In Glucksberg, the Supreme Court rejected an argument that the Due Process Clause provides a terminally ill individual the right to seek and obtain a physician’s aid in committing suicide. Reviewing a challenge to a state statutory prohibition against assisted suicide, the Court noted that it moves with utmost care before breaking new ground in the area of liberty interests.9 The Court pointed out that suicide and assisted suicide have long been disfavored by the American judicial system, and courts have consistently distinguished between passively allowing death to occur and actively causing such death. The Court rejected the applicability of Cruzan and other liberty interest cases,10 noting that while many of the interests protected by the Due Process Clause involve personal autonomy, not all important, intimate, and personal decisions are so protected. By rejecting the notion that assisted suicide is constitutionally protected, the Court also appears to preclude constitutional protection for other forms of intervention in the death process, such as suicide or euthanasia.11
The recognition of liberty rights for people with mental disabilities who are involuntarily committed or who voluntarily seek commitment to public institutions is potentially a major development in substantive due process. The states, pursuant to their parens patriae power, have a substantial interest in institutionalizing persons in need of care, both for the protection of such people themselves and for the protection of others.12 A state, however, cannot constitutionally confine without more a nondangerous individual who is capable of surviving safely in freedom by himself or with the help of willing and responsible family members or friends.13 Moreover, a person who is constitutionally confined enjoys constitutionally protected interests in conditions of reasonable care and safety, reasonably nonrestrictive confinement conditions, and such training as may be required by these interests.14 Influential lower court decisions have also found a significant right to treatment15 or training as an appropriate professional would consider reasonable to ensure his safety and to facilitate his ability to function free from bodily restraints16 although the Supreme Court’s approach in this area has been tentative.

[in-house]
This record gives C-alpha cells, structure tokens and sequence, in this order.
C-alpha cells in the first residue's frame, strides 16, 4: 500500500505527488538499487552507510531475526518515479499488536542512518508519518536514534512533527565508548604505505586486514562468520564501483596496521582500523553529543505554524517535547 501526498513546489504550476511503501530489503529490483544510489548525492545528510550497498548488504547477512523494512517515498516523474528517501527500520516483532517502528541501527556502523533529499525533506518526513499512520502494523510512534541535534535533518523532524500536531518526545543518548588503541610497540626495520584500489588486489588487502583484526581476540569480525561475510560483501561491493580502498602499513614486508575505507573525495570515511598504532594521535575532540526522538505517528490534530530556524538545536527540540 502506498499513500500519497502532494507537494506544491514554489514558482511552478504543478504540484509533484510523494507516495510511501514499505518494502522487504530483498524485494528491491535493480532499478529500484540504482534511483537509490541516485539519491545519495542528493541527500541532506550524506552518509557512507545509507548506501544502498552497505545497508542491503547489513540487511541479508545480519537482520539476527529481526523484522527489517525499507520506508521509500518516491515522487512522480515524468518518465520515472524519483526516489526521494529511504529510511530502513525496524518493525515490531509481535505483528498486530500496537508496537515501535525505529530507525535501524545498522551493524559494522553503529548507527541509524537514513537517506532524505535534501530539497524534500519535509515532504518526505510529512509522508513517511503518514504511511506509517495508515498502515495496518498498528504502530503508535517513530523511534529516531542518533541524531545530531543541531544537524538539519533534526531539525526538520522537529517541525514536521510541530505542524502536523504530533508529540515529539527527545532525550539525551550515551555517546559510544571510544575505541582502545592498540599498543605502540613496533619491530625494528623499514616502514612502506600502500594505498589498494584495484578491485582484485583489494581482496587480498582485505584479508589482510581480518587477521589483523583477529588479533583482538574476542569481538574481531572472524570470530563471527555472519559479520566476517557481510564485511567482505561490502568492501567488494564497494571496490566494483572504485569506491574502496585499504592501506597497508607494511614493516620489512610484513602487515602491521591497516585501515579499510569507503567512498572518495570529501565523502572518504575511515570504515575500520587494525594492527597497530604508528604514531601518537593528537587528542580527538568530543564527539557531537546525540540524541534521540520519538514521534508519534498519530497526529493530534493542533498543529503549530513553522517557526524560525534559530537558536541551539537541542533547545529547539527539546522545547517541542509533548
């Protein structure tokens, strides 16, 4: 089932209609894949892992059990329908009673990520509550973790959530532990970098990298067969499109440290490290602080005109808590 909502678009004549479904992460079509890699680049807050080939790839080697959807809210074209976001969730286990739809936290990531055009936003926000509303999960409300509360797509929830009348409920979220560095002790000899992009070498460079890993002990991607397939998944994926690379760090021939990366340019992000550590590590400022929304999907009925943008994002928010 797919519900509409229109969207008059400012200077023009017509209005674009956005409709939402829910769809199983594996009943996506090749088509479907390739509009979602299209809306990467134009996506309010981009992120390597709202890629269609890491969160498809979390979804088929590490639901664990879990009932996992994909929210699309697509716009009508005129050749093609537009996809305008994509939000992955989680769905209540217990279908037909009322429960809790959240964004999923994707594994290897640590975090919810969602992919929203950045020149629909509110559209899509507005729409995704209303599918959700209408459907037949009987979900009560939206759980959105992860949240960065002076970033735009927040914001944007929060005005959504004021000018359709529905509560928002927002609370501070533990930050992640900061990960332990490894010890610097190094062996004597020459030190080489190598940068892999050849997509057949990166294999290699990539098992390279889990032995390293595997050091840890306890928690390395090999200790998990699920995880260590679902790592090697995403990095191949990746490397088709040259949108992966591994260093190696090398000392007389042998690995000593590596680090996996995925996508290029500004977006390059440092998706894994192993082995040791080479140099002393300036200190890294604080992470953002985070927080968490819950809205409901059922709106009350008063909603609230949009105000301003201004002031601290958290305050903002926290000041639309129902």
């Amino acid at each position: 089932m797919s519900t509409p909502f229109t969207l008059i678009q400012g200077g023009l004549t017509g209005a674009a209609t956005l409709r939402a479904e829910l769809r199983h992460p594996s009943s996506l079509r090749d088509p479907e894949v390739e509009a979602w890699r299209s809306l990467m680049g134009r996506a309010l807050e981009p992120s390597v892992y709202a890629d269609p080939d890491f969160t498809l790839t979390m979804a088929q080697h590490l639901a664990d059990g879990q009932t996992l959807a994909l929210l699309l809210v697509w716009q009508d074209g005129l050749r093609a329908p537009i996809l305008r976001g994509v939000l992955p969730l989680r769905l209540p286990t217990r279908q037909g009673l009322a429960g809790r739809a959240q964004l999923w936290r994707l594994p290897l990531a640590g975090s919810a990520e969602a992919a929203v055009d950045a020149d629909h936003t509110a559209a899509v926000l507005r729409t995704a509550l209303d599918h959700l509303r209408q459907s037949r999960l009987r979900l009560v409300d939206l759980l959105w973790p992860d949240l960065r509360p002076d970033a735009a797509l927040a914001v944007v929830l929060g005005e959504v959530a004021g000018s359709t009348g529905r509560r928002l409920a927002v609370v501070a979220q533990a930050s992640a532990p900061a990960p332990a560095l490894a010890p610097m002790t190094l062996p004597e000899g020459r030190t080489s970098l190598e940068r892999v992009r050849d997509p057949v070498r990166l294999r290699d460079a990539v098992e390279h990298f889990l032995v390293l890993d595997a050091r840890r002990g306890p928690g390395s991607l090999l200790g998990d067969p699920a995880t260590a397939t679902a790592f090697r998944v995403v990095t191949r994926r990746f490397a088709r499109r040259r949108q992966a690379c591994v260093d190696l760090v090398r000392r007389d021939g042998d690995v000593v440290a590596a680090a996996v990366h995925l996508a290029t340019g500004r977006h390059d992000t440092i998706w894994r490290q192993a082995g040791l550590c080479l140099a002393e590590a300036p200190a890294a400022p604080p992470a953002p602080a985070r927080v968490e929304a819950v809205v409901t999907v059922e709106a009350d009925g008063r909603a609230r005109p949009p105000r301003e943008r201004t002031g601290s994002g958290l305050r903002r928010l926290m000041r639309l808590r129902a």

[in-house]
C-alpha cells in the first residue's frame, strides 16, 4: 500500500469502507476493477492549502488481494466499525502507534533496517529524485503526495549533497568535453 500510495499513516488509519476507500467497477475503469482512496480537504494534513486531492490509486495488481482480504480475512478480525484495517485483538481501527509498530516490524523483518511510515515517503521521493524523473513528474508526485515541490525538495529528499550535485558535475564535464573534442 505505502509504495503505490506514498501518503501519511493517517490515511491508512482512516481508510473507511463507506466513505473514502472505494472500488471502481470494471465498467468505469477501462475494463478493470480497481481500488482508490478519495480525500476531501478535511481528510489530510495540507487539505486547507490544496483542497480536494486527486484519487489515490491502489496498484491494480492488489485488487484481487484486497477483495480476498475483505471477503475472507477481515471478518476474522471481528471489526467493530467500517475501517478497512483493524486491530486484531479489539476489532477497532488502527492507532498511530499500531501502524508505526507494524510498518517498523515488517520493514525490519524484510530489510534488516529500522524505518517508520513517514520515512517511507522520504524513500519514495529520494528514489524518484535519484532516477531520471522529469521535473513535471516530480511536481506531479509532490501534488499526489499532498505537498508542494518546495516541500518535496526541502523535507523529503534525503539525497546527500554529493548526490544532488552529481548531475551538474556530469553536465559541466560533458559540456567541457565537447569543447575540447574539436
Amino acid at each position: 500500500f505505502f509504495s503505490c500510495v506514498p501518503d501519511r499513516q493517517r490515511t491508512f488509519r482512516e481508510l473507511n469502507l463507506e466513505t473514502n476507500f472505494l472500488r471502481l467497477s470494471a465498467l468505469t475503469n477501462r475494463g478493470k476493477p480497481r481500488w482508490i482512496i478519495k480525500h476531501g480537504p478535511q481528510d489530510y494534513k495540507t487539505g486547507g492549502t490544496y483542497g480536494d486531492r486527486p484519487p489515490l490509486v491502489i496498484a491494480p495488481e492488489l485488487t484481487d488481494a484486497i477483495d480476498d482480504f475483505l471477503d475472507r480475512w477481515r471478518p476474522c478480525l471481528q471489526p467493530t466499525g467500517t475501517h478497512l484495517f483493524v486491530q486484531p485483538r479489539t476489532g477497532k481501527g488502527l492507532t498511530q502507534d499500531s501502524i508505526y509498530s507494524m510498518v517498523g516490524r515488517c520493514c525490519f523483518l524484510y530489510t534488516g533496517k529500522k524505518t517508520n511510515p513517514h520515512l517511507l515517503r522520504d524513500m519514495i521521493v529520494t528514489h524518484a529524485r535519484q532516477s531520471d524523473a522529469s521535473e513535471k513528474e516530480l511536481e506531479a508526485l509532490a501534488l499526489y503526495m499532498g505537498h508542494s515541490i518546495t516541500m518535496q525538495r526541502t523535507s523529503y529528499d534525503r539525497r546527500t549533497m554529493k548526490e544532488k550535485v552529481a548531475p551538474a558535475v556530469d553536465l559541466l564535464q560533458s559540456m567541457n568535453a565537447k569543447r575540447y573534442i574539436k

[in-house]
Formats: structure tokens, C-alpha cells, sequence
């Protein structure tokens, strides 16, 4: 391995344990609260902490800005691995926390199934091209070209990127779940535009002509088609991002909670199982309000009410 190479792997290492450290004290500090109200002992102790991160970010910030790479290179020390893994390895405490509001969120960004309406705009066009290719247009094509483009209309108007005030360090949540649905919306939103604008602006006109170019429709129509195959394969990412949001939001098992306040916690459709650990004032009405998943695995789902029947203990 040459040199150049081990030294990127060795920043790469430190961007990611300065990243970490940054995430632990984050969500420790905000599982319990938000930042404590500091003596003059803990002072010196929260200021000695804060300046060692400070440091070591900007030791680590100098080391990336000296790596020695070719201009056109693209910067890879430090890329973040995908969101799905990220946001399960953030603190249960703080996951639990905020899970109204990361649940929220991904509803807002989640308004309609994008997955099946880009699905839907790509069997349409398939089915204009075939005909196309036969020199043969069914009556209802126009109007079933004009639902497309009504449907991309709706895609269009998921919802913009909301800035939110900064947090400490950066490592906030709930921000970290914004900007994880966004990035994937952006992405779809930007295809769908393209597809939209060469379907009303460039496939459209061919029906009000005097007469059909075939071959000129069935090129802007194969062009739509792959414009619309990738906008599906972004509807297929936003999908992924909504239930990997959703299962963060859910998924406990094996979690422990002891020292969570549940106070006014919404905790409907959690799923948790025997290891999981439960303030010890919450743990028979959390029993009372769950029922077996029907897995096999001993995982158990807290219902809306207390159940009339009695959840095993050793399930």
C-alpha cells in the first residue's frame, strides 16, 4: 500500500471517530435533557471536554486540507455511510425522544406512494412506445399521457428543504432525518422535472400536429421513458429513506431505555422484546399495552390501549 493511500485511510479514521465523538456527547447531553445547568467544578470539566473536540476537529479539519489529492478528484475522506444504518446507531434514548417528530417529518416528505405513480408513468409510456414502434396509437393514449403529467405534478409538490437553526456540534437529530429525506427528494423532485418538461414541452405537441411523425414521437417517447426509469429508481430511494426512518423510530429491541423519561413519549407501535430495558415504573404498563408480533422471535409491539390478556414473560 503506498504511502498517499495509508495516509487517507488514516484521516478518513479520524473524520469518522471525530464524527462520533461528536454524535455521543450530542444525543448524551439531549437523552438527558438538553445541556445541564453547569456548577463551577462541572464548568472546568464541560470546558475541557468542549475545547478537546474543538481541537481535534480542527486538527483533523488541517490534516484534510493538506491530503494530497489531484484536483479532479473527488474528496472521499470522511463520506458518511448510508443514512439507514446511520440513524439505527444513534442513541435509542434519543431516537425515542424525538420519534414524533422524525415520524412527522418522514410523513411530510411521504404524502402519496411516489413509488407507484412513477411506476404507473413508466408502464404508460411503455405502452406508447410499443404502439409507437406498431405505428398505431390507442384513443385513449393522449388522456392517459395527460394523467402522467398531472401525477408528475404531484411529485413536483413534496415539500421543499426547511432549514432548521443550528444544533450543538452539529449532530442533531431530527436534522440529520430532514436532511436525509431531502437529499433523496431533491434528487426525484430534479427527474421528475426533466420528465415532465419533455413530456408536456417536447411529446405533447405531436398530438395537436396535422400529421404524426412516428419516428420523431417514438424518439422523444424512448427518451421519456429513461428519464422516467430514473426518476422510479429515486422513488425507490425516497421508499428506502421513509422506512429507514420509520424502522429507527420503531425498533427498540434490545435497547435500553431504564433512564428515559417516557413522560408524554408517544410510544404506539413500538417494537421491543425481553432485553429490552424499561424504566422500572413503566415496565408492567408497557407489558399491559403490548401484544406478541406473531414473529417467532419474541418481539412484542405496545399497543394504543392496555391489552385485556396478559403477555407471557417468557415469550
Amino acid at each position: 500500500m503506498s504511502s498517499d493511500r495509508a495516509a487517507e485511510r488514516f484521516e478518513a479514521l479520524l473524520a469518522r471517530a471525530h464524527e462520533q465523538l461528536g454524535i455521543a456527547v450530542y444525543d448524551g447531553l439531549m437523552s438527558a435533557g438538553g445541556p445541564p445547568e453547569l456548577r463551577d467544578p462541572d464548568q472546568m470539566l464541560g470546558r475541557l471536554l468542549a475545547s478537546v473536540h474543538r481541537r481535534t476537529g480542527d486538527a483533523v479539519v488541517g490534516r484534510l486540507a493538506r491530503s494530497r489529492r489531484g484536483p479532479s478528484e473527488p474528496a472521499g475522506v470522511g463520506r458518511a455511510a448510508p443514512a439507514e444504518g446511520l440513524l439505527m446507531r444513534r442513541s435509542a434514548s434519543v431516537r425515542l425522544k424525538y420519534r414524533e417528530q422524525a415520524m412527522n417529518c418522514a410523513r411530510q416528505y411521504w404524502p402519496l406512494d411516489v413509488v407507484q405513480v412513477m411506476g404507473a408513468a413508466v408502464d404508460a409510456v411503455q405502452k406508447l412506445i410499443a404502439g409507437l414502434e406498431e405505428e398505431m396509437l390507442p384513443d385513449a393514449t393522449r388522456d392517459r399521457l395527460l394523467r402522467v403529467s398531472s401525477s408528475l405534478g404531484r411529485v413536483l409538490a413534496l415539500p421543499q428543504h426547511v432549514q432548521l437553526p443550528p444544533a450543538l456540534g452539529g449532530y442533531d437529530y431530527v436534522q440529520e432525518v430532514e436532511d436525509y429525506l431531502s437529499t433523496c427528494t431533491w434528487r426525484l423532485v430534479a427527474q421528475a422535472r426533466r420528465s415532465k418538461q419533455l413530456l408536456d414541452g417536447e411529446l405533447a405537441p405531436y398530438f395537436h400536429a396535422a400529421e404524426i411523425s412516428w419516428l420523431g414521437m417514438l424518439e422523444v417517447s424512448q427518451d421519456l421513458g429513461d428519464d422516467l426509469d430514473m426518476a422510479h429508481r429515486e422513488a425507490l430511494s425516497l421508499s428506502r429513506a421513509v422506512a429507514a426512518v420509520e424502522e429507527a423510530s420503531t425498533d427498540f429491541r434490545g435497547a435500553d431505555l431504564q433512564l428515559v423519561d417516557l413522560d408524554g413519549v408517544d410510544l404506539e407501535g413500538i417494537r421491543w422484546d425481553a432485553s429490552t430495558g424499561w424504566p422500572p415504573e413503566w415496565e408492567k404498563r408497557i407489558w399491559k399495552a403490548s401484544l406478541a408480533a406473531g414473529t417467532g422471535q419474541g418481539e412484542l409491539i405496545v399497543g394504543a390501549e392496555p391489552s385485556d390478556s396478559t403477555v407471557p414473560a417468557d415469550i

For instance, in Youngberg v. Romeo, the Court recognized a liberty right to minimally adequate or reasonable training to ensure safety and freedom from undue restraint.17 Although the lower court had agreed that residents at a state mental hospital are entitled to such treatment as will afford them a reasonable opportunity to acquire and maintain those life skills necessary to cope as effectively as their capacities permit,18 the Supreme Court found that the plaintiff had reduced his claim to training related to safety and freedom from restraints.19 But the Court’s concern for federalism, its reluctance to approve judicial activism in supervising institutions, and its recognition of the budgetary constraints associated with state provision of services caused it to hold that lower federal courts must defer to professional decision-making to determine what level of care was adequate. Professional decisions are presumptively valid and liability can be imposed only when the decision by the professional is such a substantial departure from accepted professional judgment, practice, or standards as to demonstrate that the person responsible actually did not base the decision on such a judgment.20 Presumably, however, the difference between liability for damages and injunctive relief will still afford federal courts considerable latitude in enjoining institutions to better their services in the future, even if they cannot award damages for past failures.21